As the sun sets on Las Vegas, so ends the final day of DefCon 26. This year’s rendition of the hacking convention was just as full of content as its predecessors, with more speakers, workshops, vendors and villages than ever before. The coveted “Black Badges,” prizes given to winners of the best hacking competitions have found their homes in the hands of the best hacking teams from around the world.

Despite not being a Black Badge competition, the iconic Car Hacking Village too saw its best year yet. The Capture the Flag challenges this year featured disembodied head units, decapitated dashboards, riveting reverse-engineering challenges an escape from a Ford Escape and more. The challenges construed by experts in automotive cybersecurity such as GRIMM, Intrepid Control Systems, and Rapid7 gave the audience of newcomers and long-time enthusiasts plenty of material to explore in every aspect of automotive security engineering. The fierce competition was only outmatched by the enthusiasm shown by the teams as they pitted themselves against one another to compete for the first prize – a full size Polaris ATV.

All in all, Trillium is proud to have participated once again in this year’s Car Hacking Village, bringing our own CTF to the table for the best in the industry to test their skills against. As was the case last year, however, the Pass GO challenge remains uncracked. We look forward to the CHV community’s continued interest in our products and services through our up and coming automotive cyber-security sandbox environment to be released in October. Thanks again for a great event, DefCon, and we’ll see you again next year!

PassGO Holds Strong!

The second full day of the Car Hacking Village has come to an end, seeing hours of attempts at the Trillium PassGO challenge. Despite the efforts of so many participants, the challenge has yet to see defeat. Stay tuned for the exciting conclusion of this year’s Car Hacking Village!

Donkey Cars? That’s What They Call Them!

This year’s Car Hacking Village featured a race between Donkey Cars – the newest “build your own” autonomous car fad in the industry. Teams brought their own home-grown self driving cars to race on an obstacle course designed to push the cars’ autonomy to its limit. Many thanks to the Car Hacking Village for always keeping things exciting year to year!

Car Hackers at Work: DefCon CTF Challenges in Full Swing

A staple part of the DefCon experience, the Car Hacking Village and its Capture the Flag challenge is going strong into its second day. The competition is fierce, with teams from all over the world competing for the grand prize – a Polaris ATV! Stay tuned for more updates from the floor.

 

Car Hacking Village: A Fruitful First Day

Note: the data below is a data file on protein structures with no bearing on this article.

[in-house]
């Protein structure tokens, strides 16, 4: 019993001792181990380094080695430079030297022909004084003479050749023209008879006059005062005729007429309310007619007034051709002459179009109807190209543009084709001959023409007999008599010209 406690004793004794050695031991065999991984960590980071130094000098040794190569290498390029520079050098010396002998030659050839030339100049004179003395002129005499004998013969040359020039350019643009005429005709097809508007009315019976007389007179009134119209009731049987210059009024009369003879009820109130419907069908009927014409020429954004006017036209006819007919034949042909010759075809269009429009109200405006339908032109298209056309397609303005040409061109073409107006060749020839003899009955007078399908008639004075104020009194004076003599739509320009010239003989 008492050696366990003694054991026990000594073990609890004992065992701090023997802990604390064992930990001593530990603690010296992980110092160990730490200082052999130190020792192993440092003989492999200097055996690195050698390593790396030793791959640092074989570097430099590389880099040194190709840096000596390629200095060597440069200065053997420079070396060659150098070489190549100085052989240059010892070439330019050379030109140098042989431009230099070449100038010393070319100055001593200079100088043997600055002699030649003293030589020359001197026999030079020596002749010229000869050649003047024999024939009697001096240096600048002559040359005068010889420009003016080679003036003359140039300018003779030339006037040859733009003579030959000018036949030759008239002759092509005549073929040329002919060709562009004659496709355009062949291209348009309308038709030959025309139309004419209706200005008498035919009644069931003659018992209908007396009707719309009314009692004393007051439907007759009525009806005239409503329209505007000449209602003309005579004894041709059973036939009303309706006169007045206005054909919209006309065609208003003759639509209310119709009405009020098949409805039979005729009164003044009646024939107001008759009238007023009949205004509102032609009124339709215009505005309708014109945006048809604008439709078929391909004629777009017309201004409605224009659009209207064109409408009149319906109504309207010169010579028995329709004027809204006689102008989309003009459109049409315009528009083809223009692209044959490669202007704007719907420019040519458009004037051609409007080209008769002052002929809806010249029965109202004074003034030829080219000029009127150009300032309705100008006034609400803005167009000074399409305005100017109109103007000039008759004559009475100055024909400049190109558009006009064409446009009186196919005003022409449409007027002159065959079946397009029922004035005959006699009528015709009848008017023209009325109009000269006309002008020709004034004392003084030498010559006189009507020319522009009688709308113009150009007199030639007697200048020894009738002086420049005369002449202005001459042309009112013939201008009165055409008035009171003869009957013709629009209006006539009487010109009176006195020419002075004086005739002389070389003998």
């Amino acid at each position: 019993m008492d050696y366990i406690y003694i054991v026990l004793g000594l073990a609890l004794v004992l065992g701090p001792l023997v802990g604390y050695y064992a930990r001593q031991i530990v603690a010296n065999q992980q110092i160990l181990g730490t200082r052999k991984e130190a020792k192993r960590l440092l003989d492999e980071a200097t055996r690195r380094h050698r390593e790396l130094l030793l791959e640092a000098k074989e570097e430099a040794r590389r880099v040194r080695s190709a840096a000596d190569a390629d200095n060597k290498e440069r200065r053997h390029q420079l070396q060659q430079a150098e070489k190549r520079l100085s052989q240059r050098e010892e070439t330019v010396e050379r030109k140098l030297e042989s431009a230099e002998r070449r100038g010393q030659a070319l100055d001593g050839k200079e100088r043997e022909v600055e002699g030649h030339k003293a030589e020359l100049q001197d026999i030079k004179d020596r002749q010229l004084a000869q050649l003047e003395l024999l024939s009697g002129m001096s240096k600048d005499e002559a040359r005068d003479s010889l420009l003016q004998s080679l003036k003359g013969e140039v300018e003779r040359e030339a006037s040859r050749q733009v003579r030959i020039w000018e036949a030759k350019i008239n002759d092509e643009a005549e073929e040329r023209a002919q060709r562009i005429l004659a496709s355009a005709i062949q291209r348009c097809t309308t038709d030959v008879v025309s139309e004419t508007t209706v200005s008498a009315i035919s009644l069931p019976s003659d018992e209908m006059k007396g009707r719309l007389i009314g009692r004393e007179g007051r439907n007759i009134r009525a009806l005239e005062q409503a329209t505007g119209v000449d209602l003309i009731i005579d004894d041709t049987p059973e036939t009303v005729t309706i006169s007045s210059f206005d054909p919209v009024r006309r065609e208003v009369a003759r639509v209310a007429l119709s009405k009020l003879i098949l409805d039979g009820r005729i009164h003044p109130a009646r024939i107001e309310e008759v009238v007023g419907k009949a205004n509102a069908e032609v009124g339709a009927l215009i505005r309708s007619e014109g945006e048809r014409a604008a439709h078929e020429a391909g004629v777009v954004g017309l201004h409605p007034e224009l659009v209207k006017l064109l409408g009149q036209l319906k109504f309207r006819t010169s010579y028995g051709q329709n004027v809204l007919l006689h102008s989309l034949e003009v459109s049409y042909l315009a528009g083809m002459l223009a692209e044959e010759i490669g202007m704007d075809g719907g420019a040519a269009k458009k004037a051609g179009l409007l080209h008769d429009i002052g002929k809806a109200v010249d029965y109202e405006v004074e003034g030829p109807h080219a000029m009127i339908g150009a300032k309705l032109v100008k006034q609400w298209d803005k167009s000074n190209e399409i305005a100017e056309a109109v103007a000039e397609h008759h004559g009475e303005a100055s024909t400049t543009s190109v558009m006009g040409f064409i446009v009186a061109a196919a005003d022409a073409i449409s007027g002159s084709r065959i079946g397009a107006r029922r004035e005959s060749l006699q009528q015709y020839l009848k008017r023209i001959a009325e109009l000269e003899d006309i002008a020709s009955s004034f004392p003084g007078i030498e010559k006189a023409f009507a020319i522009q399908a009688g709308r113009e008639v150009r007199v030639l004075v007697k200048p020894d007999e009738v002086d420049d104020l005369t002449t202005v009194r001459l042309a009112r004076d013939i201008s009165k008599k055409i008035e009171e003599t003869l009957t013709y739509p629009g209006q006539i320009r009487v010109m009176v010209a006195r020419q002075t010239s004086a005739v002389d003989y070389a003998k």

After a long day of car hacking the Hack Across America brigade rests under palm trees and the starry sky of Las Vegas. See you again tomorrow, DefCon!

Back to the Hack! Trillium at Defcon’s Car Hacking Village Two Years in a Row!

The Trillium team is back at Defcon’s Car Hacking Village, running the Pass GO CTF challenge and encouraging interest in automotive cyber security. Stop by for a chance to win an all-expenses paid week in Tokyo!

Educational Playtime: Penetration Testing Sandboxes

Cybersecurity is not an easy field to get into. The hours of training and prerequisite knowledge needed for one to fully participate in such an environment are daunting and often prohibitive of newcomers in the field. Despite being present for decades, the topic has seen some of the most rapid expansion and shift in scope of any technical field in history. While there is no shortage of resources detailing the ins and outs of all types of cyber-security, they are often locked behind thousands of dollars’ worth of classes and training. With the help of the internet, however, many firms around the world have begun sharing their experience through free, online “sandbox” systems that allow an aspiring hacker or cybersecurity developer to hone their skills.
One well-known example of this type of free-to-play sandbox is run by microcorruption.com, a website dedicated to teaching the basics of embedded software security. By giving the user a virtual disassembler to analyze embedded assembly code reverse-engineered from a mock target, the user gets to follow the entire process of cracking the password to a “warehouse” located somewhere in the world. The challenges are by no means easy, increasing in difficulty as the user proceeds through the levels, however they aren’t impossible either – every level has a way forward, it’s just up to the user to find their way through.
In line with our dedication to bring awareness to the need for cybersecurity in connected and autonomous vehicles, Trillium is developing an online remote penetration testing module specifically designed to introduce users to the basics of automotive security. By guiding the user through the process of discovering and exploiting vulnerabilities in an imaginary vehicle’s telematics unit and putting them in contact with the vehicle’s CAN bus, visitors will have the opportunity to see the security needs at every level in connected vehicle communications. By bringing the user to a terminal in contact with a real-life Trillium BrainBOX hardware module, the highest-quality user experience is achieved, along with a peek into the profound protection provided by Trillium’s SecureGO IVN security.
Community-driven, free-to-use educational platforms such as those listed above are the manifestation of what cybersecurity is all about – preparing the world to be safer and more secure for everyone. Without a culture of security by design emphasized at every level of society, humanity sees no greater threat to the connectivity-driven future than cyber-crime.